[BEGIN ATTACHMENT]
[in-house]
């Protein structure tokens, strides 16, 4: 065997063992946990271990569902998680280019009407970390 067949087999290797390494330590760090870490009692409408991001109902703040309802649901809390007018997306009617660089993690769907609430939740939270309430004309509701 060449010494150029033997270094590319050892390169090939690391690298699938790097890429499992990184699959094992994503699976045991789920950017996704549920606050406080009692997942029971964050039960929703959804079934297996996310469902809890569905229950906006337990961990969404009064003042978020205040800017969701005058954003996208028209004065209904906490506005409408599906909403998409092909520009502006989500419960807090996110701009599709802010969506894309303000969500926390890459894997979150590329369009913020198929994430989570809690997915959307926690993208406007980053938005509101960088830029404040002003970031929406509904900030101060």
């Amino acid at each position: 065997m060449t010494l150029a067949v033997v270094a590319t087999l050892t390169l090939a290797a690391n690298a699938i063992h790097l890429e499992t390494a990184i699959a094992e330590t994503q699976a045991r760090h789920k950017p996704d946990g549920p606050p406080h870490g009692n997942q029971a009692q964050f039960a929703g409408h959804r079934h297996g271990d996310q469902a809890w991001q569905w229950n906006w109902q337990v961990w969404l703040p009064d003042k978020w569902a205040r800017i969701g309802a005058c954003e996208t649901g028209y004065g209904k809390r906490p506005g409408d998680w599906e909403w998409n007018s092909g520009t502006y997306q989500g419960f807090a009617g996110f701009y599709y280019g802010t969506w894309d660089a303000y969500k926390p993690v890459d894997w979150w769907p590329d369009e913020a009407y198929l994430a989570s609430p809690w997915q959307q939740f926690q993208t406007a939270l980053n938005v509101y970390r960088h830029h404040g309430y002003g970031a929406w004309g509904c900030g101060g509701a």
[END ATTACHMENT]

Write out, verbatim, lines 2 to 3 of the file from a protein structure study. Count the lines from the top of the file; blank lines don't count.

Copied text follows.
């Protein structure tokens, strides 16, 4: 065997063992946990271990569902998680280019009407970390 067949087999290797390494330590760090870490009692409408991001109902703040309802649901809390007018997306009617660089993690769907609430939740939270309430004309509701 060449010494150029033997270094590319050892390169090939690391690298699938790097890429499992990184699959094992994503699976045991789920950017996704549920606050406080009692997942029971964050039960929703959804079934297996996310469902809890569905229950906006337990961990969404009064003042978020205040800017969701005058954003996208028209004065209904906490506005409408599906909403998409092909520009502006989500419960807090996110701009599709802010969506894309303000969500926390890459894997979150590329369009913020198929994430989570809690997915959307926690993208406007980053938005509101960088830029404040002003970031929406509904900030101060």
């Amino acid at each position: 065997m060449t010494l150029a067949v033997v270094a590319t087999l050892t390169l090939a290797a690391n690298a699938i063992h790097l890429e499992t390494a990184i699959a094992e330590t994503q699976a045991r760090h789920k950017p996704d946990g549920p606050p406080h870490g009692n997942q029971a009692q964050f039960a929703g409408h959804r079934h297996g271990d996310q469902a809890w991001q569905w229950n906006w109902q337990v961990w969404l703040p009064d003042k978020w569902a205040r800017i969701g309802a005058c954003e996208t649901g028209y004065g209904k809390r906490p506005g409408d998680w599906e909403w998409n007018s092909g520009t502006y997306q989500g419960f807090a009617g996110f701009y599709y280019g802010t969506w894309d660089a303000y969500k926390p993690v890459d894997w979150w769907p590329d369009e913020a009407y198929l994430a989570s609430p809690w997915q959307q939740f926690q993208t406007a939270l980053n938005v509101y970390r960088h830029h404040g309430y002003g970031a929406w004309g509904c900030g101060g509701a």